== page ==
Is indie metal a genre

Heavy metal

Heavy metal (or "Metal") is a music genre and a music scene that is broken down into numerous sub-genres. As examples: Death Metal, Black Metal, Doom Metal, Gothic Metal, Power Metal, Thrash Metal, Progressive Metal and a few more.

Important actors, albums and songs

Important bands: Accept, Black Sabbath, Hammerfall, Judas Priest, Iron Maiden, Mayhem, Manowar, Megadeth, Metallica, Nightwish (current), Slayer, Warlock, Tankard, Kreator, Blind Guardian, Scorpions ...

Important albums:

Important songs

Important labels

Important festivals



The genre name "Heavy Metal", which translated means nothing else than "Heavy Metal", was first used in a pop culture context by William S. Burroughs in his novels The Soft Machine (1962) and Nova Express (1964) used. One of his stories was “Uranus-Willy, the heavy metal kid”. Musically it probably got through Born To Be Wild (1968) first celebrity from Steppenwolf. This text says: "I like smoke and lightning, heavy metal thunder". The term was probably first referred to directly to music by Sandy Pearlman of Blue Öyster Cult.

Black Sabbath can be described as the fathers of Heavy Metal in the musical sense, who with their distorted guitar sound as well as with occult themes and striking appearance (long hair, dark clothes, etc.) used style elements for the first time in the 1970s that were still up to are now considered typical of the scene. Numerous bands followed the example of the English around Ozzy Osbourne and Tony Iommi.


Since the beginning of the 1980s, metal experienced a small boom, which helped many bands to gain international fame. The so-called NWoBHM (New Wave of British Heavy Metal), to which Iron Maiden and Saxon in particular are counted. These bands were strongly influenced by bands like Judas Priest and Motörhead and are still among the absolute greats of the scene.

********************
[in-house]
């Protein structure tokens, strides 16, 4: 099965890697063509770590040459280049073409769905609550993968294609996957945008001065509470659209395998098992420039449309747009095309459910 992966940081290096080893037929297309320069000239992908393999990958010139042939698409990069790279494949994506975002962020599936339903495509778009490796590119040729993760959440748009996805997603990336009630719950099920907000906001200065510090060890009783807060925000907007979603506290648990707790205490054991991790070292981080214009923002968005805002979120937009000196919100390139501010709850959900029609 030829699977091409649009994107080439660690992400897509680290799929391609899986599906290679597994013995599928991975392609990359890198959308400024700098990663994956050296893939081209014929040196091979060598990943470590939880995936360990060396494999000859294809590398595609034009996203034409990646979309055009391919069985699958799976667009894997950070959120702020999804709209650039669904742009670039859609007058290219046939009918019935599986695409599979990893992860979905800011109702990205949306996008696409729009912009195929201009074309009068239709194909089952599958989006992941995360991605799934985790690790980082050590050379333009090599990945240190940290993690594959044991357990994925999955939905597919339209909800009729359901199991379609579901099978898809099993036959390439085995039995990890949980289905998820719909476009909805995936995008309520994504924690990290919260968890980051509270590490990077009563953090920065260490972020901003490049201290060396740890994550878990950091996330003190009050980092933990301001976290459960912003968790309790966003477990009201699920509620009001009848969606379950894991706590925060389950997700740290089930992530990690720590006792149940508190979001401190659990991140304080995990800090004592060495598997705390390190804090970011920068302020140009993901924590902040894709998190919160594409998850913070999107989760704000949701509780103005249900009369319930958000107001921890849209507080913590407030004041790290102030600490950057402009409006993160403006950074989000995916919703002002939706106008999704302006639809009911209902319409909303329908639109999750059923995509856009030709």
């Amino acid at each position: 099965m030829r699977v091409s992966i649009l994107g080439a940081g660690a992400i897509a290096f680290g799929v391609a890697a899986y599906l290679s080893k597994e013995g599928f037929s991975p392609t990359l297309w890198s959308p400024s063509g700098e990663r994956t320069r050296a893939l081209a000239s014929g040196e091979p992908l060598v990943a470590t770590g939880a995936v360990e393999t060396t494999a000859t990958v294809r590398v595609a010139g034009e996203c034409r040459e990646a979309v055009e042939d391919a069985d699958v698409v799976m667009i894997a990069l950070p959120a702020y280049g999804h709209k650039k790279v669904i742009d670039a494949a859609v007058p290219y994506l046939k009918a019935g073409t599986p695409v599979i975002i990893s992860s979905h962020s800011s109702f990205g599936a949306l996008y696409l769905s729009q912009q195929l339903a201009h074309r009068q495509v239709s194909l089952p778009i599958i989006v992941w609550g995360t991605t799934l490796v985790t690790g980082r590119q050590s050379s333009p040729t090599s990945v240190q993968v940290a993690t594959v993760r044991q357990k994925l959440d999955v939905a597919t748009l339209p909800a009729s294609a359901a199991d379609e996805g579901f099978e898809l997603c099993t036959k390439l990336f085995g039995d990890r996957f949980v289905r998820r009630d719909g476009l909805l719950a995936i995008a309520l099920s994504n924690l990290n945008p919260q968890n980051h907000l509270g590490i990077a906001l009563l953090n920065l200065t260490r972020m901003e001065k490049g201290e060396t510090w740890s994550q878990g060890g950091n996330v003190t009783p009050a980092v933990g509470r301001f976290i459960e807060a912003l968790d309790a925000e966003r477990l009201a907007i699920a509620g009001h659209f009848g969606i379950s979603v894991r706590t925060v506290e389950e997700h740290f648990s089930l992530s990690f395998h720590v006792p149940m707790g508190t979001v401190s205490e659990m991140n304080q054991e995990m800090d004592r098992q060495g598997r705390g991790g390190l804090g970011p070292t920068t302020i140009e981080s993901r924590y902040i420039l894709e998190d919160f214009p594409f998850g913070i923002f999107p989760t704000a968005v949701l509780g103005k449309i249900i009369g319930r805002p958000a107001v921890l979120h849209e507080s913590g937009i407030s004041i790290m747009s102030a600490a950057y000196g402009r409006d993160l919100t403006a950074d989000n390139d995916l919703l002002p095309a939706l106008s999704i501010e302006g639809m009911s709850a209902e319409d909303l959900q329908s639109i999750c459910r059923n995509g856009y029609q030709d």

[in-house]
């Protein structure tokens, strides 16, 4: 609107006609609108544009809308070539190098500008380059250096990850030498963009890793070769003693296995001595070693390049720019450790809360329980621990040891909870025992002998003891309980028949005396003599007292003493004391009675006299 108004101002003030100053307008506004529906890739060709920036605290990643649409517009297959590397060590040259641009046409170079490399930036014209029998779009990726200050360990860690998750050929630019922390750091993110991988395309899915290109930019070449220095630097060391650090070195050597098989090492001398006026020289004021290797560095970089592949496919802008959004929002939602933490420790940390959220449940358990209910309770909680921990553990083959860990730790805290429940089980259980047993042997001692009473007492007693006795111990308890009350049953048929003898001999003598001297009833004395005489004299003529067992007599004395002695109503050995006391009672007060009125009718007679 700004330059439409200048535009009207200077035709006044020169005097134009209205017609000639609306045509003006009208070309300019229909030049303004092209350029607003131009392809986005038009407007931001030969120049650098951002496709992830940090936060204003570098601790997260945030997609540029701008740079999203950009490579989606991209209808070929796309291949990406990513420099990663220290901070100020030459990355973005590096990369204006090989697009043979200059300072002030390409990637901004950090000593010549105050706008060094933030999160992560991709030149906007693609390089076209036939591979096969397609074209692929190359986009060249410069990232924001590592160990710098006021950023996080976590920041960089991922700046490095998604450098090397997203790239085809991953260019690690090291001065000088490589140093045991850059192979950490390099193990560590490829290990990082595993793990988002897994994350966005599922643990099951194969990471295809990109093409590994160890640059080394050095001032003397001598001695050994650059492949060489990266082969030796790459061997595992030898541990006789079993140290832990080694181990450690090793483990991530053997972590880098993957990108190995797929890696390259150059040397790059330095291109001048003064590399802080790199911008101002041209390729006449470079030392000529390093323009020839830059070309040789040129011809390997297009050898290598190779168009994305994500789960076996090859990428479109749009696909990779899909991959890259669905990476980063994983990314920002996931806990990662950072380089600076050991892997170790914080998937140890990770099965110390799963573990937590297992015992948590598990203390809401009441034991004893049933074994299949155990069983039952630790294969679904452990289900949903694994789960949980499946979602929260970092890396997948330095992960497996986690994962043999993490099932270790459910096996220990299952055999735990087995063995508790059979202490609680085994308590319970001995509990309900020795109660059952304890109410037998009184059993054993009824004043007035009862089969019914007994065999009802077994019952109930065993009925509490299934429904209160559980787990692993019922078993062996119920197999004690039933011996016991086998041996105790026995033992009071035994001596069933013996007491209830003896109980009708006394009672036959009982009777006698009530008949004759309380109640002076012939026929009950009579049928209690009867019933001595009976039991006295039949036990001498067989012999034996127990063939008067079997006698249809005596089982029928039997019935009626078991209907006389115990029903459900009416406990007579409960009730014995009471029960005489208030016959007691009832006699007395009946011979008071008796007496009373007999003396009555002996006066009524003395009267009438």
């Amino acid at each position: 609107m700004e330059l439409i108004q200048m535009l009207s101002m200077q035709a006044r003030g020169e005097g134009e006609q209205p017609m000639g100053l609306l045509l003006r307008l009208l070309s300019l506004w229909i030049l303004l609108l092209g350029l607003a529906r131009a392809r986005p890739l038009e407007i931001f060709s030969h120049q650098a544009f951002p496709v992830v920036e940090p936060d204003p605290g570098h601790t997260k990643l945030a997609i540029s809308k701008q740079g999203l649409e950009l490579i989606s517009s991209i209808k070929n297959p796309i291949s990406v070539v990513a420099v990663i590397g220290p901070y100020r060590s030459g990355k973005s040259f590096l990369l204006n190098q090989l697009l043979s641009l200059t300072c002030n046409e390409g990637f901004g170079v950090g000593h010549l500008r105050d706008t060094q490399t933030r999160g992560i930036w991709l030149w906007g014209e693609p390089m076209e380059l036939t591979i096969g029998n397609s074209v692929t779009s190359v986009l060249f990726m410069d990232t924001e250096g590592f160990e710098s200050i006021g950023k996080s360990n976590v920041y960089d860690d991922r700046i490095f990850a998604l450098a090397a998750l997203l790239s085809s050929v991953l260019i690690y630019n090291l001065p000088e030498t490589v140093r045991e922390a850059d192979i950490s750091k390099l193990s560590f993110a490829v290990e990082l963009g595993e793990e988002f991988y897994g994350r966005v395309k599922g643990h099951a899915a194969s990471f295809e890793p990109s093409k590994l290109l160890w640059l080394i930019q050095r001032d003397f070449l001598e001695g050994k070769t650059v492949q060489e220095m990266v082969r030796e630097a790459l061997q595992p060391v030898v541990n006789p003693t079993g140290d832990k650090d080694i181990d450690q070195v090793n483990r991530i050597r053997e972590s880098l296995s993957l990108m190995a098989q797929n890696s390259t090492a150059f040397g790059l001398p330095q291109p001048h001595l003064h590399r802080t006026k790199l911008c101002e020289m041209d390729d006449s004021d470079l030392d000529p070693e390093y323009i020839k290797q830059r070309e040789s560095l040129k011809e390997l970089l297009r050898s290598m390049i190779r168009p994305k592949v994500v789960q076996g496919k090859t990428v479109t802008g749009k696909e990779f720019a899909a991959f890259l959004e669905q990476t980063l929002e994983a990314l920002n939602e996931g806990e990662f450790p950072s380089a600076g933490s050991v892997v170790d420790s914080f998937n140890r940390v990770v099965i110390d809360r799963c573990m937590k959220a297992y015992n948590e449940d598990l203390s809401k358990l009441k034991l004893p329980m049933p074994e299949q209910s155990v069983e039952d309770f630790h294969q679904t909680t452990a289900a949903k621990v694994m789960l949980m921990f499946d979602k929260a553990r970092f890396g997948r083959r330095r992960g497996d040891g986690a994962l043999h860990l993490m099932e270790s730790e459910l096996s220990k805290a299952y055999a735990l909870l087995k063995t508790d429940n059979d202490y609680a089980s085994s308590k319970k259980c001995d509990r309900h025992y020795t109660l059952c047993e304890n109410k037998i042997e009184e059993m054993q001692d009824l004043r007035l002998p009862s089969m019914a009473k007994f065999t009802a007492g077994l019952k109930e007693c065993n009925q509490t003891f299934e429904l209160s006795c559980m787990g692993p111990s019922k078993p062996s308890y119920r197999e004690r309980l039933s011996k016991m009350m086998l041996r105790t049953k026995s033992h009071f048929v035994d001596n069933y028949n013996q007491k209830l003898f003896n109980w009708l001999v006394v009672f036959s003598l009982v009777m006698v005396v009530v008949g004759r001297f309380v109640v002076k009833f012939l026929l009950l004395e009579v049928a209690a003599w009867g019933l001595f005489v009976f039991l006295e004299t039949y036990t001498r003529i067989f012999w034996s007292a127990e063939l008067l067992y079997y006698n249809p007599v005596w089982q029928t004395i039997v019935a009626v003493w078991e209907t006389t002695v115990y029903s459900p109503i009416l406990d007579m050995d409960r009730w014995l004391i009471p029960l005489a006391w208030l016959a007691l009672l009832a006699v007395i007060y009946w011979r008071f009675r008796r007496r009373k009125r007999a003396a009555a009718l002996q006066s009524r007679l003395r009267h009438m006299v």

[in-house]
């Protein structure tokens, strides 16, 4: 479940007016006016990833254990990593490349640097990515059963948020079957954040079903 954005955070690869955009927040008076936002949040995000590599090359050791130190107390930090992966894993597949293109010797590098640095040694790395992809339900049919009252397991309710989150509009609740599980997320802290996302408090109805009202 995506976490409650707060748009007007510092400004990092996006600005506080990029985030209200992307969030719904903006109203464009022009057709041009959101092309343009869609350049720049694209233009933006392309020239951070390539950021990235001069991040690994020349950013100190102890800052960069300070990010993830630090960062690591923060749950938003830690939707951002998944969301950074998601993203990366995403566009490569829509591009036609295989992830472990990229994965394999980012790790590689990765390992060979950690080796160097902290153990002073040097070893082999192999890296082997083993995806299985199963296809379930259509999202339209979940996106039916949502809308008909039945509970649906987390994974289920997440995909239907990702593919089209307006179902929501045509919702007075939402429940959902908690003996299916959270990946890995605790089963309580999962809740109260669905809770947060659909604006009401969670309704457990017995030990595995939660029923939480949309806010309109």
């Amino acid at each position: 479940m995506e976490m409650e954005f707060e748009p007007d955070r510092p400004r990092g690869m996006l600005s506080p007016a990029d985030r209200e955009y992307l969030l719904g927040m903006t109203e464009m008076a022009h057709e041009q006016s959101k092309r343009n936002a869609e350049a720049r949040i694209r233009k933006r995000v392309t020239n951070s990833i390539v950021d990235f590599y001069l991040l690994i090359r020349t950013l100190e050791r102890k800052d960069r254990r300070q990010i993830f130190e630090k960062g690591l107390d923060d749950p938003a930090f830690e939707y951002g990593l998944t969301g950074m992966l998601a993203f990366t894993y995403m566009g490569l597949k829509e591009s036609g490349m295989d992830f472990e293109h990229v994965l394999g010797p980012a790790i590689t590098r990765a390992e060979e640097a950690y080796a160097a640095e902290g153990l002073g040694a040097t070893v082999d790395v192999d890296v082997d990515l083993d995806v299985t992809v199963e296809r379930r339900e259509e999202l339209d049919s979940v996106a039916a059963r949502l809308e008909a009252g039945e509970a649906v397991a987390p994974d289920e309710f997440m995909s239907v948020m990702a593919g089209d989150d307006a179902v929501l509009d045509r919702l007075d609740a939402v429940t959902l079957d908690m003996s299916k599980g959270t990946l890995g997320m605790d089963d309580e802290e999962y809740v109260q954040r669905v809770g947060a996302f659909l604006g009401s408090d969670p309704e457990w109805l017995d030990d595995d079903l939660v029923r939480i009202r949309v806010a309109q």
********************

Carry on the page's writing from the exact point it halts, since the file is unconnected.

Also in the 1980s the scene began to break down: Death Metal and Thrash Metal were born. Well-known Thrash Metal acts from this time are Slayer, Exodus, Testament from the USA (“Bay Area” Thrash) and Sodom, Kreator and Destruction from Germany. In classic metal, bands like Warlock (around Doro Pesch), Manowar, Accept and Grave Digger were honored. Some of these bands enjoyed great commercial success.


At the beginning of the 1990s, Black Metal developed in Scandinavia (hpts. Norway), which is influenced by Venom and some death metal bands. The English band Venom gave up this genre with their album Black metal also the name. Otherwise they had very little in common with the music and the black metal scene as we know it today. In Norway, a scene developed around the bands Mayhem and Burzum that referred to itself as the "Inner Circle" or Black Circle. Bands from this orbit are Immortal, Emperor and Darkthrone. The momentum of the scene developed in such a way that its members achieved a better status through as "bad" deeds as possible. In the early 90s numerous churches were set on fire and some people were killed - including the band leader of the founding band Mayhem, Oystein "Euronymous" Aarseth, who was stabbed to death by Varg Vikernes, the band leader from Burzum.